Chapter 3 will outline the methodologies for conducting the research and measuring the results.
The literature review will evaluate the literature dealing with emotional intelligence and transformational leadership obtained from an in-depth search through ProQuest Educational Journals, Academic Source Premier, and the Springerlink articles. However, historically significant articles have also been discussed. The chapter has shifted through the competencies of the 21st century after having laid down the research hypotheses. The chapter has gone onto highlighting the challenges of the Information technology sector. The IT field has very many leaders at various stages of the hierarchy. The necessity to recruit quality staff with features of both transformational leadership and emotional intelligence for the IT field has been explained. A few studies which have combined the two are being elaborated. The transformation leaderships and the emotional intelligence separate studies have been picked for further detailing and significance. The instruments being used for this study have been discussed highlighting their reliability and internal consistency. The reasons for selecting the two for this study would be understood from this chapter. Review of related research literature is related to the problem statement as in the research question and hypothesis in Chapter 1.
The following null hypotheses will be researched:
- Leadership behavior will not be correlated to emotional intelligence
- Intellectual stimulation is not related to transformational leadership.
- Inspiration is not related to transformational leadership
- Individual consideration is not related to transformational leadership
- Charisma is not related to transformational leadership
- Identifying emotions, using emotions, understanding emotions, and managing emotions will not be related to the idealized influence
- Identifying emotions, using emotions, understanding emotions, and managing emotions will not be related to inspirational motivation
- Identifying emotions, using emotions, understanding emotions, and managing emotions will not be related to intellectual stimulation
- Identifying emotions, using emotions, understanding emotions, and managing emotions will not be related to individualized consideration
Competencies in the 21st century
David McClelland first proposed human resources as a new technique and important “differentiator of performance” (Boyatzis, 2007, p. 5). It has become a foregone conclusion in every establishment of over 300 employees to have competency-based human resources management. The emotional, social, and cognitive intelligence competencies and performance in various establishments provide the impetus for other similar ones to pick up. The competencies are behavioral expressions of talent. Emotional competence depends on the ability to learn depending on emotional intelligence and meriting good and effective performance at work (p. 8).
A personality theory whereby a person exhibits influence, inspirational leadership, or change catalyst, and the competencies may be assessed (p. 10). The use of one’s competencies becomes arousal that can create a changing personality with better leadership and emotional intelligence. Human talent can be developed in the adult stage by changing behavior, moods, and self-image. Research on psychotherapy, self-help programs, and cognitive behavior therapy has indicated this. However, the endurance of the effects of training is questionable (p. 10).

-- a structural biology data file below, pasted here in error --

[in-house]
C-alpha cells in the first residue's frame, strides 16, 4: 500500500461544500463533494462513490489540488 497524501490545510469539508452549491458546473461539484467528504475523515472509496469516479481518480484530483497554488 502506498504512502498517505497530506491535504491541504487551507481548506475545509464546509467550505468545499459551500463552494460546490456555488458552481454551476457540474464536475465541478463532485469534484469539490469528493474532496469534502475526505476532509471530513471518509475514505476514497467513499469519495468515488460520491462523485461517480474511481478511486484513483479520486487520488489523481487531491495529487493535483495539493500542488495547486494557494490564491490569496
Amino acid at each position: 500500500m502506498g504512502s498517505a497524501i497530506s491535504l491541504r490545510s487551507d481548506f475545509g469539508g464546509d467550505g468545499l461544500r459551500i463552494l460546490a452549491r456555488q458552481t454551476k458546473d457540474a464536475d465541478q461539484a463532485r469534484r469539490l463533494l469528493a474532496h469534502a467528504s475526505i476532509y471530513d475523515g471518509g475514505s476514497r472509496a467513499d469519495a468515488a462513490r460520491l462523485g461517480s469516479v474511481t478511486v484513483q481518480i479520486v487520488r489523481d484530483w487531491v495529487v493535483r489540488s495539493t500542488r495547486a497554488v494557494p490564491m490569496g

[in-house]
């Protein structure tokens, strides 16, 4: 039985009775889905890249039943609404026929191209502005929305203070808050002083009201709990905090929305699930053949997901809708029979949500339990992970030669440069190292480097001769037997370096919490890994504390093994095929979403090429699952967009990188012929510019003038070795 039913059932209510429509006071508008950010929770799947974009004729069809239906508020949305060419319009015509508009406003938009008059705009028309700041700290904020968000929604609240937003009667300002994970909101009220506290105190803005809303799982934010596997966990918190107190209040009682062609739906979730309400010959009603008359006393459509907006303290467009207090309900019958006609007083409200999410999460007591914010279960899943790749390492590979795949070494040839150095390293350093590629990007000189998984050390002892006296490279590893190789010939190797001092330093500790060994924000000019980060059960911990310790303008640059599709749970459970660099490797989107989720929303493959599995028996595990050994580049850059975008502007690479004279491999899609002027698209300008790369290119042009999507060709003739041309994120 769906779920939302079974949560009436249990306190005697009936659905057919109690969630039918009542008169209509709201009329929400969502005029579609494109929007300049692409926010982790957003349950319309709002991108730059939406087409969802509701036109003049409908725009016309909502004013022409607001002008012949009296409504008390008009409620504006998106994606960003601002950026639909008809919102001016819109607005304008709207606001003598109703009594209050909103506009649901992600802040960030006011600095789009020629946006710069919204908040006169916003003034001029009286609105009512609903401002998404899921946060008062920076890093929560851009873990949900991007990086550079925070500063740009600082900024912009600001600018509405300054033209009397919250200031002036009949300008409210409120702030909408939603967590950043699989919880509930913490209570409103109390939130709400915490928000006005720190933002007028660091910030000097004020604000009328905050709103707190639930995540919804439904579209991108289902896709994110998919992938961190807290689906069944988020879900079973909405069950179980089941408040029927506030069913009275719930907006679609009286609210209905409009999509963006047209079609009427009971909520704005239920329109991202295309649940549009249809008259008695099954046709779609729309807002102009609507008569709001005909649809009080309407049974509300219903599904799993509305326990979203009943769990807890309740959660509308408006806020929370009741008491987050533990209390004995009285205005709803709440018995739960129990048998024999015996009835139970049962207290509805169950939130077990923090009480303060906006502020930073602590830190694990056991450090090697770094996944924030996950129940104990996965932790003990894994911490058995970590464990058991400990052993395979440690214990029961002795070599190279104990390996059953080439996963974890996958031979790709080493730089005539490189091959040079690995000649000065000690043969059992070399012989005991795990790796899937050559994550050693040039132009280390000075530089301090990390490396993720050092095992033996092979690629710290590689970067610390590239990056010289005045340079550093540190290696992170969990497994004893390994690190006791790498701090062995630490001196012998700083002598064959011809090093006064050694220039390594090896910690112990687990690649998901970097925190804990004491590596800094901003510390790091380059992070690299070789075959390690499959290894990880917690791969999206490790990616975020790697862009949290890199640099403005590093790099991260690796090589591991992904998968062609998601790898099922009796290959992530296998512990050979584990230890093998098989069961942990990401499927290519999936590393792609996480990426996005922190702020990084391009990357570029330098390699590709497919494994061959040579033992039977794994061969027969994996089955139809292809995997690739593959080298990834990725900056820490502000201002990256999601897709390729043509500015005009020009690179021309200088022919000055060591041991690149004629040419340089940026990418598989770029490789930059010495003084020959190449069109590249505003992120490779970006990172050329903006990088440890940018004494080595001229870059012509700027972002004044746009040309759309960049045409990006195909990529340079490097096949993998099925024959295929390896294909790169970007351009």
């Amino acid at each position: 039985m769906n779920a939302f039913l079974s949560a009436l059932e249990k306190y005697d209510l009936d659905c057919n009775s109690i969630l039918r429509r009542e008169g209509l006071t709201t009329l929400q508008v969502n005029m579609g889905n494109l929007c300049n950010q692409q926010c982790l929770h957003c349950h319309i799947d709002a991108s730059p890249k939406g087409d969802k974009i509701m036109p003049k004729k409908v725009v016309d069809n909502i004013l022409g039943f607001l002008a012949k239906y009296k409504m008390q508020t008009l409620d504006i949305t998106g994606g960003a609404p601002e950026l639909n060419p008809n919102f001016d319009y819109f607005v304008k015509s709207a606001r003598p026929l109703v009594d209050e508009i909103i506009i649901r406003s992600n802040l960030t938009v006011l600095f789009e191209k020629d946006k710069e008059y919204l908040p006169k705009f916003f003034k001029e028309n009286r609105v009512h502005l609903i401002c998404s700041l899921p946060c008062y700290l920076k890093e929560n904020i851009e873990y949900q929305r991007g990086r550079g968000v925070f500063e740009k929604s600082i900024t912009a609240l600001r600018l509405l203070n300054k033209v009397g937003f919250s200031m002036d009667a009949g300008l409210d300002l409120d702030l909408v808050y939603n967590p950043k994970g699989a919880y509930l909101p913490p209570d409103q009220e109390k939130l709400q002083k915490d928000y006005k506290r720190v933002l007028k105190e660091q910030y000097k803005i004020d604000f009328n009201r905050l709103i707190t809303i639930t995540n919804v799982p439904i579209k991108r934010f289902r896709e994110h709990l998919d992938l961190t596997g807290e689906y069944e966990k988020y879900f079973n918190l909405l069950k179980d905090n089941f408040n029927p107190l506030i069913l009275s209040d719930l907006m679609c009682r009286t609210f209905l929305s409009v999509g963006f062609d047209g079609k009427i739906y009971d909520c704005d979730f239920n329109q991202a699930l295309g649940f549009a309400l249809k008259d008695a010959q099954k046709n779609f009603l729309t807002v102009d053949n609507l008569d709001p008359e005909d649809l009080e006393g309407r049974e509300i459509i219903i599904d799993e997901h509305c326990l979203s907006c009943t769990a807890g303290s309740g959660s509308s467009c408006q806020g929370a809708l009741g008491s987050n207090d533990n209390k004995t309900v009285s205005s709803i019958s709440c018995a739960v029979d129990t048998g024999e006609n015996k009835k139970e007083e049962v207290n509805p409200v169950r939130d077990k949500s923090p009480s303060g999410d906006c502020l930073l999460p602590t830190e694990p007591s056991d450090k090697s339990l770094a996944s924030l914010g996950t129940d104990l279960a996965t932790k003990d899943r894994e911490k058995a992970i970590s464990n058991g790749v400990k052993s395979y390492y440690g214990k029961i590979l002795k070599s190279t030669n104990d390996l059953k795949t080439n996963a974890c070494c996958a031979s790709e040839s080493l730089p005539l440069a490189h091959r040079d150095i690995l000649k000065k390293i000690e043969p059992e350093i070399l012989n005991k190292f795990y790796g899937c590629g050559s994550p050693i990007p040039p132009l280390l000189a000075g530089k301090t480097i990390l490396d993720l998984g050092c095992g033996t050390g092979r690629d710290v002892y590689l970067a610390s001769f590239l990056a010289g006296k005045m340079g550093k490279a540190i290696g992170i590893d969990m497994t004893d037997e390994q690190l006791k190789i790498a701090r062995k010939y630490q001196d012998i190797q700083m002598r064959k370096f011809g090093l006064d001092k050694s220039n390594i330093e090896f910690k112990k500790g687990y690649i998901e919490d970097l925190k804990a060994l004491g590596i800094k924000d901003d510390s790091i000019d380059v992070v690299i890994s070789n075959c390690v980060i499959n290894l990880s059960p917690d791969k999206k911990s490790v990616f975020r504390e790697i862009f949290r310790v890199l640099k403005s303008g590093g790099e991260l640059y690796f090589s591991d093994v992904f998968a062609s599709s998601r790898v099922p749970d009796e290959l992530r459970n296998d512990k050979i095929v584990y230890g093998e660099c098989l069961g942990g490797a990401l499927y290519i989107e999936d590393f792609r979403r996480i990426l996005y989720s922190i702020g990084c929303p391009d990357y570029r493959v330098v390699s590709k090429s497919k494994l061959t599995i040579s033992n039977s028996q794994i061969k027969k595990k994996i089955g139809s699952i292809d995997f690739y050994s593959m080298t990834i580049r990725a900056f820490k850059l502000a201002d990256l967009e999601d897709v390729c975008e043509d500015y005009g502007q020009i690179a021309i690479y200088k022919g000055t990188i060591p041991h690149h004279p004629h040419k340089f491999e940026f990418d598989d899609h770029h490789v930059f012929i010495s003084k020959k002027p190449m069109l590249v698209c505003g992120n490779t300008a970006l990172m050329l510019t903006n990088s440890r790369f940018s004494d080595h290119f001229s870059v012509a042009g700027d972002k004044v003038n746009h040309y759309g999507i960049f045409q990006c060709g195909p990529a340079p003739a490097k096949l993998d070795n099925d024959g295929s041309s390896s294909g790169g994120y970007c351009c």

Information technology is a field where both technical and social skills are equally crucial to success (Joshi and Kuhn, 2007, p. 401). IT competencies are related to IT leadership. The critical skills and knowledge of the employees keep changing depending on the needs. Based on this, recruitment is changed accordingly and the attributes to successful performance are looked out for. Research has however concentrated on the general skills of the employees. Leadership has been hardly investigated for skills and performance (Joshi and Kuhn, 2007, p. 401). The skills and traits required for the top consultant or leader need to be constructed. Absorbing top performers is essential for an IT organization (Robinson, 2005). Appraisals after watching for a few months in certain specific job locations may not provide a proper total picture of a top performer. The judgment of a person’s real value should exclude biases of social perception. Personality traits and skills vary between male and female employees. Women are more nurturing and concerned while men are more instrumental or focused on a job. Leadership is seen more in men. Women and men have different attributes by researchers. The women in the IT field are believed to be better workers than women elsewhere. A study assessed qualitatively the attributes of IT consultants at entry-level, middle level, and upper level in a large IT consulting firm with 60 % males and the remaining 40% females. (Joshi and Kuhn, 2007, p. 415). The top consultants were needed to be possessing hard skills like technical and leadership qualities and skills for building relationships and extra-role behaviors. The hard skills were attributed to the males and the other skills to the females. The hard skills could be assimilated to leadership qualities and the other skills emotional intelligence. Top IT consultants need to balance the two sets of skills to avoid experiencing role conflict (p. 415). Experience, mentoring, and training could help all leaders or potential leaders to become top consultants. The IT curriculum needs to hone the ability to become leaders and to form relationships apart from the emphasis on technical, analytic, and problem-solving skills (Joshi and Kuhn, 2007, p.417). Project management activities help students develop their soft skills and evaluate their leadership skills. A system development course with group projects would provide the opportunity to build credible relationships with their peers and clients.